Key species and impact of fishery through food web analysis: A case study from Baja California Sur, Mexico

Rocchi, Marta, Scotti, Marco, Micheli, Fiorenza and Bodini, Antonio (2017) Key species and impact of fishery through food web analysis: A case study from Baja California Sur, Mexico Journal of Marine Systems, 165 . pp. 92-102. DOI 10.1016/j.jmarsys.2016.10.003.

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• The food web of the Baja California Sur ecosystem is analyzed.
• Species at risk because of multiple fisheries are also the most central.
• In silico removals reveal the intrinsic structural resilience of the food web.
• Structure indicators change significantly between target and random removals.
• Species whose protection may decrease the impacts of fishing are identified.

Ecosystem-Based Management (EBM) aims to support the protection of natural ecosystems and to improve economic activities. It requires considering all of the actors interacting in social-ecological systems (e.g., fish and fishers) in the understanding that their interplay determines the dynamic behavior of the single actors as well as that of the system as a whole. Connections are thus central to EBM. Within the ecological dimension of socio-ecological systems, interactions between species define such connections. Understanding how connections affect ecosystem and species dynamics is often impaired by a lack of data. We propose food web network analysis as a tool to help bridge the gap between EBM theory and practice in data-poor contexts, and illustrate this approach through its application to a coastal marine ecosystem in Baja California Sur, Mexico. First, we calculated centrality indices to identify which key (i.e., most central) species must be considered when designing strategies for sustainable resource management. Second, we analyzed the resilience of the system by measuring changes in food web structure due to the local extinction of vulnerable species (i.e., by mimicking the possible effect of excessive fishing pressure). The consequences of species removals were quantified in terms of impacts on global structural indices and species' centrality indices. Overall, we found that this coastal ecosystem shows high resilience to species loss. We identified species (e.g., Octopus sp. and the kelp bass, Paralabrax clathratus) whose protection could further decrease the risk of potential negative impacts of fishing activities on the Baja California Sur food web. This work introduces an approach that can be applied to other ecosystems to aid the implementation of EBM in data-poor contexts.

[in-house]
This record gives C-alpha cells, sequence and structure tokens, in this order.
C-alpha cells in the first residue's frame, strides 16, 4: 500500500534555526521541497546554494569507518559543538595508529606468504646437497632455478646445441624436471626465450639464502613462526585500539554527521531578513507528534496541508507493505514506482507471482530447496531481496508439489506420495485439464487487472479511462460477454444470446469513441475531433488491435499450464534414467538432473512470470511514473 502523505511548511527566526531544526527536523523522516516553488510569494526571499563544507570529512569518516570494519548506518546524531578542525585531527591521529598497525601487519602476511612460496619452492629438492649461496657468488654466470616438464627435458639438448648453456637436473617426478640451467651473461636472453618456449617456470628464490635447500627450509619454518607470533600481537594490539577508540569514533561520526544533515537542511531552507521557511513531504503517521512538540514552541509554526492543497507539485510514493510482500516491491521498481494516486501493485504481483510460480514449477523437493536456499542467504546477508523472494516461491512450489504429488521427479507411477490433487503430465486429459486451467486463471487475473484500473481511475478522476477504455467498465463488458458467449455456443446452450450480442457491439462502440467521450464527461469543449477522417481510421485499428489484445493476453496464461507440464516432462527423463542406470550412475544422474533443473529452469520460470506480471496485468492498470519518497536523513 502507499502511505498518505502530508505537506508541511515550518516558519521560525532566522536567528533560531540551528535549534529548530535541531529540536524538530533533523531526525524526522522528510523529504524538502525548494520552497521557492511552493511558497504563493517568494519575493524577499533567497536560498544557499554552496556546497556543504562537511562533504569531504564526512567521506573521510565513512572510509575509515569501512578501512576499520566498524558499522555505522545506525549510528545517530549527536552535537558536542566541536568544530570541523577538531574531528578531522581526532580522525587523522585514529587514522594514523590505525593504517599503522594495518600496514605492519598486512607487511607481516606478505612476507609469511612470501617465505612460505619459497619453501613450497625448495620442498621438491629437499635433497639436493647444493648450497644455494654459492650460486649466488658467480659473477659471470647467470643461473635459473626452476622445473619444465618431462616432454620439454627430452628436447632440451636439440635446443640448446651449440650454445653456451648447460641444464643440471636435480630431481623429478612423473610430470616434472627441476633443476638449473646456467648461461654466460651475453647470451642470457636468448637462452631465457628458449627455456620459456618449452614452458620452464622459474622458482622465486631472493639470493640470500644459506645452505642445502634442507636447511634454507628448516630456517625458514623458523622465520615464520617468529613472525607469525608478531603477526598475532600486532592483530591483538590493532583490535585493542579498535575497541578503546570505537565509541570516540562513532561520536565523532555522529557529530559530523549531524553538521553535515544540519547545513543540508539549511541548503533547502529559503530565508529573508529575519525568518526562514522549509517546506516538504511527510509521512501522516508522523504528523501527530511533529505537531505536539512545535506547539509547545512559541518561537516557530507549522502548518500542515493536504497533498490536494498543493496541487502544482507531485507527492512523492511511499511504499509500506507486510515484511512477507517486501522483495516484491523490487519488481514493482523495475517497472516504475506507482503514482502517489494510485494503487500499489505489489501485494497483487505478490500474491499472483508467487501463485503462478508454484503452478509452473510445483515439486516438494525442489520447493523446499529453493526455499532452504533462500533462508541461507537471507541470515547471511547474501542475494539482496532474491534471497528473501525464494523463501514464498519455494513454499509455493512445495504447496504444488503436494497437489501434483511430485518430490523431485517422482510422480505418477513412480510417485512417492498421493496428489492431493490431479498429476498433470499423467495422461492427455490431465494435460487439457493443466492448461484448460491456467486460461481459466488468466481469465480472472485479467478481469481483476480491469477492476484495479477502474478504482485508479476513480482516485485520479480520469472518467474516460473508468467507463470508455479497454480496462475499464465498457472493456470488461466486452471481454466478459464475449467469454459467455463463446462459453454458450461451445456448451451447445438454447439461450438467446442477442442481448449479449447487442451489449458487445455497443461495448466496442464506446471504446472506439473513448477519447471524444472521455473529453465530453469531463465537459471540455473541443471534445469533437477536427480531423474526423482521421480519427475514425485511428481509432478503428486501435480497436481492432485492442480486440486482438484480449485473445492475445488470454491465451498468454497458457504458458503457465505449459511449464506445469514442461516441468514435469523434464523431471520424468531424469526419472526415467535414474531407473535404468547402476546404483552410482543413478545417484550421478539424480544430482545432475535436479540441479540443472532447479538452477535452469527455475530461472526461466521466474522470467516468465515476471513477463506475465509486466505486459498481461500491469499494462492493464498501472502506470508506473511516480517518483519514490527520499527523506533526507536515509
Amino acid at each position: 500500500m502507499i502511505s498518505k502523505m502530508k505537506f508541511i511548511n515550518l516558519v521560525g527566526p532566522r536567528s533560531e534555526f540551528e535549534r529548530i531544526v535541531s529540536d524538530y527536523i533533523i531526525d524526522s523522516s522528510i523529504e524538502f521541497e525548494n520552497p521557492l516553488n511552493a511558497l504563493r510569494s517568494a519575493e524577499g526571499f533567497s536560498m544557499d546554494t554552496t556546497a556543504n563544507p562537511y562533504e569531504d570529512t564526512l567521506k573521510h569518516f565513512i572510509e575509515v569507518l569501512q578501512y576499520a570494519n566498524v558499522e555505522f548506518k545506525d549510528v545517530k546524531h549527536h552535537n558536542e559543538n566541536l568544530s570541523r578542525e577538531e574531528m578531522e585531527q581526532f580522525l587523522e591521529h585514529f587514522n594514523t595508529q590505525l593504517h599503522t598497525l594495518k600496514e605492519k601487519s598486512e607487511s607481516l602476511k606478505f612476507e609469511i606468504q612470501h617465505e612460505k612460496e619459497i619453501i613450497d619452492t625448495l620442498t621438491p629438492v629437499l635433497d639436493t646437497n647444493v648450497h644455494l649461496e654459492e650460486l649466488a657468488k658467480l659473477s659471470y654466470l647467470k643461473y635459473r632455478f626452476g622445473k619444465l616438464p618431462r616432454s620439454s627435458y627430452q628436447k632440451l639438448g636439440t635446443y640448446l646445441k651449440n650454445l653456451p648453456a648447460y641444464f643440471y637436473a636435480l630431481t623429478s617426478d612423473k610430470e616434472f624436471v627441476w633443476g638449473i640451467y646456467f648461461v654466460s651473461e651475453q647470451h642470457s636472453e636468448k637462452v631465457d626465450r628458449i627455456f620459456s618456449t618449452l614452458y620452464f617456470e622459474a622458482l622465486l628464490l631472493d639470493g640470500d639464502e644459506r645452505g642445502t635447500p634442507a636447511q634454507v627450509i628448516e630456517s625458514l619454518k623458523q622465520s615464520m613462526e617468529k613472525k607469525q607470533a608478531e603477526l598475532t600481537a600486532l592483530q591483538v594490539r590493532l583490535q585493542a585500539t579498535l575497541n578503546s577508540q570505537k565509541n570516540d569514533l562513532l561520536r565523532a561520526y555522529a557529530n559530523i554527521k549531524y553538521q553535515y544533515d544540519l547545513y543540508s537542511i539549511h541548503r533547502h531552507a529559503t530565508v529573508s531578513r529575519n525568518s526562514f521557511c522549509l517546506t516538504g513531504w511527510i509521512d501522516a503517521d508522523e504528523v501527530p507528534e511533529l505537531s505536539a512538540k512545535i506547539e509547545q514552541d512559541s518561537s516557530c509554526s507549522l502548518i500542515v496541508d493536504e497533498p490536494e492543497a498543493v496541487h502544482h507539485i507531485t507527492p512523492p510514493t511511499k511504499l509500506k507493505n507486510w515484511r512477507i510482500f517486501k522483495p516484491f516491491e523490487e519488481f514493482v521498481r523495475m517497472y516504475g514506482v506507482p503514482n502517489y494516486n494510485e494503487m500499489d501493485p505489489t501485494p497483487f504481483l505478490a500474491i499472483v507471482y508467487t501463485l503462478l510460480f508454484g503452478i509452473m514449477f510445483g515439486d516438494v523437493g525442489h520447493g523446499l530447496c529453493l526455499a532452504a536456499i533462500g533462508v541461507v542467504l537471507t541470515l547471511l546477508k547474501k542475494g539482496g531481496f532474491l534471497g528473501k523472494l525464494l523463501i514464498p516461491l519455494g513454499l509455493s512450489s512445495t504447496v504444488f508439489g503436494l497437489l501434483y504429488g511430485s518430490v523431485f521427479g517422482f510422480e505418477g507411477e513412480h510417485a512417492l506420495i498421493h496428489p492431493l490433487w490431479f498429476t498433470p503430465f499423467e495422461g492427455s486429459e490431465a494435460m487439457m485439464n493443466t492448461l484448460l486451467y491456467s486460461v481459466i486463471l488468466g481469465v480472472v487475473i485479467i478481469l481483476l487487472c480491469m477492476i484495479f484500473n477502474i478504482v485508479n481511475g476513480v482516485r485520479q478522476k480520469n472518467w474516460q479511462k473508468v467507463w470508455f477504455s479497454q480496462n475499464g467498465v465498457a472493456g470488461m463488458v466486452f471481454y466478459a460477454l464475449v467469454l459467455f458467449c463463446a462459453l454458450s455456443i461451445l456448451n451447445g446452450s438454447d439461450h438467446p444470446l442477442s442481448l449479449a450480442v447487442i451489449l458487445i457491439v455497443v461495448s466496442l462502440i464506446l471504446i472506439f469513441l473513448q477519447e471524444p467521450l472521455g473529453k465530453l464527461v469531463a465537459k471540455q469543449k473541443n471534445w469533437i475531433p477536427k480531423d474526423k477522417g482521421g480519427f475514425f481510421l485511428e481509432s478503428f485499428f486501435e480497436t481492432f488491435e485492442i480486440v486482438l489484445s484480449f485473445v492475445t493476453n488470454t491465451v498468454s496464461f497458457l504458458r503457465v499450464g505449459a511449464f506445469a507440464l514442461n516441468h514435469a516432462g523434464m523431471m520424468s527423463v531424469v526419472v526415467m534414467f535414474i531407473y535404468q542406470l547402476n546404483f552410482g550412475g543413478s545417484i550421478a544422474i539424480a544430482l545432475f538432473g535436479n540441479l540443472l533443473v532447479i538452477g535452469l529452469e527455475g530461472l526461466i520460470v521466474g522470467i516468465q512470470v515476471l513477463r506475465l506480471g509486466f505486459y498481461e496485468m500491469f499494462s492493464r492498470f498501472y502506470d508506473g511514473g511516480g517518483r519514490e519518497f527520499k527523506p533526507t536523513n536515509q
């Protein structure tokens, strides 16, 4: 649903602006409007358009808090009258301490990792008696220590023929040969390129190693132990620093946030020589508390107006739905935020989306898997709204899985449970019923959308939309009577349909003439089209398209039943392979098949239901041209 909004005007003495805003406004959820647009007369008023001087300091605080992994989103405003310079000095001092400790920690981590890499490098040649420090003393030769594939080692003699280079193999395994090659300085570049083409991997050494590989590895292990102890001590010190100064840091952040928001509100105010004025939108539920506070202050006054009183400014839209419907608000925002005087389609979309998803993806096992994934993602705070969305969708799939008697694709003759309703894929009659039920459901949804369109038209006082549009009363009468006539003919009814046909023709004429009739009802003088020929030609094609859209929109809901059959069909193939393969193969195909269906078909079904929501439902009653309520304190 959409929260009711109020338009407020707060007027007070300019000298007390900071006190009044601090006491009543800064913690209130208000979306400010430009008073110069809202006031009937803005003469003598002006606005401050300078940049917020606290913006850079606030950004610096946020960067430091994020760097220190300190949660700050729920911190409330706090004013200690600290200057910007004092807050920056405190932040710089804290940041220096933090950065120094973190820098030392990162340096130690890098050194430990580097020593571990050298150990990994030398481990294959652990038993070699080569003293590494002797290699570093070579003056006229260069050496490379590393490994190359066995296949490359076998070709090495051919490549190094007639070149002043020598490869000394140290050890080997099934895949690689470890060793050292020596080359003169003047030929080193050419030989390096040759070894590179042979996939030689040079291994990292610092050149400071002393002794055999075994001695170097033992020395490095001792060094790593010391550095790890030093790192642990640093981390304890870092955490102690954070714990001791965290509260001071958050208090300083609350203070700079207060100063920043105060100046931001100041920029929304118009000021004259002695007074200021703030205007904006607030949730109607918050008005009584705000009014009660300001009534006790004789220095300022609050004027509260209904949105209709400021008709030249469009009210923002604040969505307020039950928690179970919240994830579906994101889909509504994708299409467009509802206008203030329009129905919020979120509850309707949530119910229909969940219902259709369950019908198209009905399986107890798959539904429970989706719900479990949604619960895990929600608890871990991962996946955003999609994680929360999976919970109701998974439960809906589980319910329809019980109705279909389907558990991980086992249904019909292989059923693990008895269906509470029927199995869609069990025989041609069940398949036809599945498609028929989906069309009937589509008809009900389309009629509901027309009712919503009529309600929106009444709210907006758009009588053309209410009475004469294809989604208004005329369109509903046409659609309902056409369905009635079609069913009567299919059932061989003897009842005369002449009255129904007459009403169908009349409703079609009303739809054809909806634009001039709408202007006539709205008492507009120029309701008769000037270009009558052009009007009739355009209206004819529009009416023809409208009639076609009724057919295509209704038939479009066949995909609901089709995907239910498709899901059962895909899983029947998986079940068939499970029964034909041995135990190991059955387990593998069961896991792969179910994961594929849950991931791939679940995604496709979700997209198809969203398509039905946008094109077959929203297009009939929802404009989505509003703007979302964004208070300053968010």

Document Type: Article
Keywords: Ecosystem-Based Management; Food webs; Network analysis; Overfishing; Centrality indices; Small-Scale Fisheries
Research affiliation: OceanRep > GEOMAR > FB3 Marine Ecology > FB3-EOE-N Experimental Ecology - Food Webs
Refereed: Yes
DOI etc.: 10.1016/j.jmarsys.2016.10.003
ISSN: 0924-7963
Projects: Future Ocean
Date Deposited: 07 Dec 2016 07:11
Last Modified: 19 Dec 2017 12:46

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